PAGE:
Tuesday, September 10, 2013

Walt Disney: A Career in Three Acts

Republished from The Valve, April 3, 2007.
We have recently been blessed with two comprehensive biographies of Walt Disney. Neal Gabler's Walt Disney: The Triumph of the American Imagination came out late last year while Michael Barrier's The Animated Man: A Life of Walt Disney is scheduled for release later in April - though Amazon has already been shipping copies. The two books are very different in method, tone and achievement. Gabler's main text comes in at 633 pages while Barrier's has 325 pages; both books have extensive notes. Gabler had access to official Disney archives while Barrier did not - at least not this time around, however, he'd been in the archives on an earlier project, Hollywood Cartoons: American Animation in Its Golden Age. As the page count suggests, Gabler crams in more information - more about the company and business affairs, more about the general context, and more about Disney's ancestors. Barrier's book is more focused on Disney and, I believe, more empathetic to him - though Gabler has written that his method is to identify with his subject.

Despite these differences, both present a career in three acts: animation, Disneyland, and the Florida project. To be sure, Disney's studio has always been involved with cartoons and, during his life, Disney was always involved with those cartoons. But the nature of his involvement changed in quality and intensity, allowing other projects to attract his most passionate attention and activity.


Disney began learning the craft of animation in Kansas City in 1920, but left for Hollywood in 1923 with his business affairs in a shambles. There he hooked up with his older brother Roy and they formed the company that, in time, set the standard in animation. Initially Disney did everything - drew the pictures, painted the cels, and photographed them. As Walt Disney Productions became more successful, however, the Disney's hired others and by the mid 1920s Walt was no longer doing the animation himself. But he remained deeply involved in planning the cartoons, coming up with gags and story lines, and supervising every detail from start to finish.

Toward the end of the decade the novelty of cartoons had worn off and the business was getting tighter. In 1928 Disney had the idea of adding a fully synchronized sound to one of his cartoons, Steamboat Willie, the third Mickey Mouse cartoon. Other producers had been playing around with sound, but none had done so very effectively. With the help of a recent hire, Wilfred Jackson, who knew more about music than anyone else on staff, Disney was able to add a musical soundtrack to the film such that music and images were synchronized from beginning to end. Steamboat Willie was a smash hit; in consequence, Disney's business affairs began to turn around.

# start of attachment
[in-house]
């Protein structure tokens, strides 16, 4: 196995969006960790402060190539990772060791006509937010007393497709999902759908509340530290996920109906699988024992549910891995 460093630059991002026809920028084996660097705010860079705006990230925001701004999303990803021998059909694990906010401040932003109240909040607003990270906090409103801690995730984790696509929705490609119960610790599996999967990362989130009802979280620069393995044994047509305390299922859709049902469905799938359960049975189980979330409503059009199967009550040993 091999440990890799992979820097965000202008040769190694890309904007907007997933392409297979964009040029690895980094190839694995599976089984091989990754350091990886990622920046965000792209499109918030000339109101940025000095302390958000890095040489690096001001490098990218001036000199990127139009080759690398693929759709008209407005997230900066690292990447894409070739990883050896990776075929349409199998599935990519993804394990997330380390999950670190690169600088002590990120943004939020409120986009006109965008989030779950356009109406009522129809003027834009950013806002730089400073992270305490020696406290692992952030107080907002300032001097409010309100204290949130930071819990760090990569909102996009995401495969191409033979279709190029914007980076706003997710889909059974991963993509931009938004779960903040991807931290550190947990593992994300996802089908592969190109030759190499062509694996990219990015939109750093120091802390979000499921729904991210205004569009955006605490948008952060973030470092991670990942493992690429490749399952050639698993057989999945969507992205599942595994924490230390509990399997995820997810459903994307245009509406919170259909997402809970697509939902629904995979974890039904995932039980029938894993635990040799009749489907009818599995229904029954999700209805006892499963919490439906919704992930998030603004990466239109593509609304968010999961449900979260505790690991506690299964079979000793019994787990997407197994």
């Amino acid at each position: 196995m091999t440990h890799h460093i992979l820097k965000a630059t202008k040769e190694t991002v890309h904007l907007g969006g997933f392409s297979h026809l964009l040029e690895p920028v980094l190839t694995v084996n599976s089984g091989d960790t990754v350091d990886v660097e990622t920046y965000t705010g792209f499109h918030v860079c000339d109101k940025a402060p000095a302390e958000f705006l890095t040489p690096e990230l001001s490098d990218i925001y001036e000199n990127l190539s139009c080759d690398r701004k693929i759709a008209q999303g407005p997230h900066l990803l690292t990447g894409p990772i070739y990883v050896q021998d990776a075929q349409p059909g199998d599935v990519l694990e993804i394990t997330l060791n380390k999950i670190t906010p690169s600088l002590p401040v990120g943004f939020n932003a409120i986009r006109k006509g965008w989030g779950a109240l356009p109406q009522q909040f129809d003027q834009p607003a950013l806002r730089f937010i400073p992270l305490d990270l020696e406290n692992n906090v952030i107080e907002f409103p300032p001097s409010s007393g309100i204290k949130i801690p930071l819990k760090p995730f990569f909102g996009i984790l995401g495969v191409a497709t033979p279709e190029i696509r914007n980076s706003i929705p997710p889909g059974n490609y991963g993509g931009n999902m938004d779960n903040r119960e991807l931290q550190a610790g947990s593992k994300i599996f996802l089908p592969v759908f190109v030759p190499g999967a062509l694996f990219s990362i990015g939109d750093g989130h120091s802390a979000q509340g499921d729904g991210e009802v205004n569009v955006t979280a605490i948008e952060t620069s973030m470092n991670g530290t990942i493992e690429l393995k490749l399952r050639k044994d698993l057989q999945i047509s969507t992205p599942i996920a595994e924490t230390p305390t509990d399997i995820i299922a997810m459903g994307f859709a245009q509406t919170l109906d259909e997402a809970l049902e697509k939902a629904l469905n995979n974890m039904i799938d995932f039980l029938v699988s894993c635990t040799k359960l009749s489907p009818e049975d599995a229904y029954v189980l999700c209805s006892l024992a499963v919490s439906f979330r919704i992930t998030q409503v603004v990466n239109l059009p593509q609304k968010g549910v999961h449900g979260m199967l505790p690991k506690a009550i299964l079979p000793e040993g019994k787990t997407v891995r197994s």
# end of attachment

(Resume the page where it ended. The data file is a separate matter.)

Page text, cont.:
In the wake of Disney's success other studios rushed into sound, but Disney had a head start and was able to maintain the advantage. In a few more years Disney was the first studio to use color. Along with these technical advances came artistic advances as well. Disney arranged for his animators to take drawing lessons; and, by insisting on perfection, forcing everyone to do things over and over, which inevitably meant learning how to achieve more effective results. One result that became particularly important was creating a sense of personality for his cartoon characters so that their actions would be experienced as coming from that personality. Each of the four characters in Three Little Pigs (1933) - three pigs and the wolf - had a visibly distinct personality. That, and a song, “Who's Afraid of the Big Bad Wolf?,” made the cartoon a hit.

The big one, of course, was Snow White and the Seven Dwarfs, which premiered at the end of 1937, nine years after Steamboat Willie. Three years in the making, it was the most expensive film made to date and became the highest grossing film to date, though it was soon eclipsed by Gone with the Wind. As the first feature-length cartoon, Snow White changed people's perception of the medium. It was no longer about gags and laughs. Disney had shown that animation could sustain a substantial narrative that elicited deep identification with its characters.

Disney staffed up to produce more features and released Pinocchio, Fantasia, Dumbo, and Bambi over the next five years. Dumbo made a profit, but the others did not. By that time, 1942, the nation had entered WWII and everyone's life changed.

All feature projects were put on hold and, while the production of shorts continued, for the duration of the war the Disney studio's main business was producing propaganda and training films for the US government. Never again was Walt Disney so intensely involved in cartoons as he had been through 1942. When the war was over he began developing new lines of entertainment business, nature films and live action films. Cartoon production continued, but Disney no longer invested them with the passion he had lavished on them in the two decades leading up to the war. Producing cartoons had become a mere job.